As mentioned above, this change of distance is entirely different from physical motion, and it should be clear from the diagram that it is happening very uniformly at any instant in time. Space is not expanding faster anywhere regardless of distance. The fact that distant galaxies appear to be receding faster is entirely an observer effect due to the fact that there is more space between an observer and a more distant galaxy.

    Finally, after a second interval of time, we can see in the diagram that the space between all galaxies has again doubled uniformly, so this is how constant expansion would appear to our fixed observer over time. The blue galaxy is now 4 units away, the purple 8, and the red 12. But again notice that the change in distance is progressive, directly proportional to the observed distance, and that the ratio is still 1/2, which demonstrates that, at least in this scenario, the rate of expansion is constant.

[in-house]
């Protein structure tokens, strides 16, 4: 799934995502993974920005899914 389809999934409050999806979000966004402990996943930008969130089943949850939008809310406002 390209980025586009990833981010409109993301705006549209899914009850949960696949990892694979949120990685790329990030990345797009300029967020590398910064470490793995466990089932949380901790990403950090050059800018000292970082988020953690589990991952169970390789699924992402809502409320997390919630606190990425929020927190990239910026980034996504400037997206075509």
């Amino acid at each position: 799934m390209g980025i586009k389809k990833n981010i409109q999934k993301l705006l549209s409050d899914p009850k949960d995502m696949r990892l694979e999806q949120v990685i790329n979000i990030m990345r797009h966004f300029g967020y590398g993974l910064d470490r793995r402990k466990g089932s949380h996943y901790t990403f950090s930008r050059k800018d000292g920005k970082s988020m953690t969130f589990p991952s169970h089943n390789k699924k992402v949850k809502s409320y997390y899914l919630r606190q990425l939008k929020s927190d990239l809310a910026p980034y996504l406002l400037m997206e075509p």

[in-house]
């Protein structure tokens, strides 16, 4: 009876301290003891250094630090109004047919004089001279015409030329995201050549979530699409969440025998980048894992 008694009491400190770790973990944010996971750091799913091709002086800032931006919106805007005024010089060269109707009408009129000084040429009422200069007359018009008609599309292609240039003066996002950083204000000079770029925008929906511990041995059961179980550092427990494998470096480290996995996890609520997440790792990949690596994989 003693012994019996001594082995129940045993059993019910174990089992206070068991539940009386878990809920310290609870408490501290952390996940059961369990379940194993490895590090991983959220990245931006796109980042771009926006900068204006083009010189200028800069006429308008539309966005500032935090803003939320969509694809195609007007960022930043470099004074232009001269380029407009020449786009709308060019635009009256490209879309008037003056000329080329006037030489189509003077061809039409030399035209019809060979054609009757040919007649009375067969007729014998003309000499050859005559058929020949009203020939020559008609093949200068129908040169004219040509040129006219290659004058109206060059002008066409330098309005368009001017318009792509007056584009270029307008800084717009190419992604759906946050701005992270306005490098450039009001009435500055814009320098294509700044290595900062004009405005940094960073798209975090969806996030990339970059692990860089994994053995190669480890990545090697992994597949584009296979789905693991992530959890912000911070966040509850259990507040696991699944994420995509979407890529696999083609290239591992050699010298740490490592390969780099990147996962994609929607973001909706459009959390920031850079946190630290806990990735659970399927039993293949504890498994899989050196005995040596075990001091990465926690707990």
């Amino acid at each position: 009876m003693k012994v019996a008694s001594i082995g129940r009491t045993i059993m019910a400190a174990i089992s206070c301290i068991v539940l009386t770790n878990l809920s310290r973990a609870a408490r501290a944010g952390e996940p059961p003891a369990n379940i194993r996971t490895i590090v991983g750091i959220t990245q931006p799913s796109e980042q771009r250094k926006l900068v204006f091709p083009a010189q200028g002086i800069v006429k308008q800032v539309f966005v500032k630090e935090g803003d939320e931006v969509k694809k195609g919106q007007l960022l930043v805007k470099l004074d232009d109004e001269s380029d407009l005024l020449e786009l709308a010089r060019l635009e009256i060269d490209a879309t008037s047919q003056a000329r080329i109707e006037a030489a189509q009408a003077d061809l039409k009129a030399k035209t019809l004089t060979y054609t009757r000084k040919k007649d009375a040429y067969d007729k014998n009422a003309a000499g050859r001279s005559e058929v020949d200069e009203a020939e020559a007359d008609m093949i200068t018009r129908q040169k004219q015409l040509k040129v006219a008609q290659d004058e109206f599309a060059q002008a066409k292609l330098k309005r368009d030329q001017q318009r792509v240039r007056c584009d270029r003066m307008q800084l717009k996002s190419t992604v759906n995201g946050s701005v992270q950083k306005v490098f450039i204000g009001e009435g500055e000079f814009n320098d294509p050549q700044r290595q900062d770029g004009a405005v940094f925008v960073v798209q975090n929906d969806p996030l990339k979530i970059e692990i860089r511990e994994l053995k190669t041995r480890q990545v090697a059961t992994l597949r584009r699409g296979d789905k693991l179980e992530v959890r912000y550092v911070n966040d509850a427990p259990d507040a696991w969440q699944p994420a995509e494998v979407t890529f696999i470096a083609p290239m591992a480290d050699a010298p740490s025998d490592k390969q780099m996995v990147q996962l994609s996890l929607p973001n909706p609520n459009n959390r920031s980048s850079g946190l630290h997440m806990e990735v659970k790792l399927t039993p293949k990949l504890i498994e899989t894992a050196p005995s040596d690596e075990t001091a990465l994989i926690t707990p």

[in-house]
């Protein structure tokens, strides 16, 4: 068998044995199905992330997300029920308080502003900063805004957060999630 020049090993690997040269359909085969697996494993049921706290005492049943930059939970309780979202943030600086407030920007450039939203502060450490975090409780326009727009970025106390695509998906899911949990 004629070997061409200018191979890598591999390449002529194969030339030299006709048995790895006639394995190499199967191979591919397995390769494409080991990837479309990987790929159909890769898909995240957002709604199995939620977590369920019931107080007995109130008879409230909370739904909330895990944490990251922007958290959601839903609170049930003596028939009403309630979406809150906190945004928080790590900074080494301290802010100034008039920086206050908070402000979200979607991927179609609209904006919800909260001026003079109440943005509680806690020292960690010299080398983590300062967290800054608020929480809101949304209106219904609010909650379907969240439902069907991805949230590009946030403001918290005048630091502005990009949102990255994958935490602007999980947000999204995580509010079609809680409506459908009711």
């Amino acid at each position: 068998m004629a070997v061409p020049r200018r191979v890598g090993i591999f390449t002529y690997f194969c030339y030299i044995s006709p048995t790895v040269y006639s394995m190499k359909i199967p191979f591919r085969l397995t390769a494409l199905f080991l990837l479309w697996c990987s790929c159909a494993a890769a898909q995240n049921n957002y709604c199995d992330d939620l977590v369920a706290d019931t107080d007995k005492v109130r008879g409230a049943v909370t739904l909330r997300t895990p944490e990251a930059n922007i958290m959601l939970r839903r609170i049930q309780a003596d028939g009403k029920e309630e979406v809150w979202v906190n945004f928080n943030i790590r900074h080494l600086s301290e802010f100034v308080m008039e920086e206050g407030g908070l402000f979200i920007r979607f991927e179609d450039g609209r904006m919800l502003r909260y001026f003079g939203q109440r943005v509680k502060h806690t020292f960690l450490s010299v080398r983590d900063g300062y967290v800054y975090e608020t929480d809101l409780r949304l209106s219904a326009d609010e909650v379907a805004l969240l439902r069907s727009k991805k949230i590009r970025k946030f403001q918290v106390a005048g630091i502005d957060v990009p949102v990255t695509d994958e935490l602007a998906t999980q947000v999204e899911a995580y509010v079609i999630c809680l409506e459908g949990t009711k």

So now that we understand the expansion of the universe more clearly, how can we determine if the rate of expansion is decreasing, constant, or, increasing? Well, we can take the top line of the diagram and either slightly stretch it (accelerating expansion) or slightly compress it (decelerating expansion). Now I'll leave it to you to deduce the observational effects of either case, but remember while doing so, that we can only observe the present (galaxies in the top line of the diagram). Hint: red-shift is cumulative over time.


    As a final note, scientists used this same process to search for evidence that this expansion was slowing down due to gravitational effects. They made specific predictions so they would know where to search, and their observations actually demonstrated the opposite of what was expected. Granted there is still a lot of debate over the accuracy of the measurements and variety of other factors involved in these experiments, but the tide seems to be in favor of accelerating expansion. Sorry Dark Energy Haters.
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  3. Jun 19, 2015 #2


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    I think putting it that way makes the case MUCH less strongly than it should be made. It's not a "tide in favor of" it's an "overwhelming tidal wave" of evidence. Accuracy can be debated, but that's quantitative detail. The qualitative results are, I believe, indisputable at this point.
  4. Jun 19, 2015 #3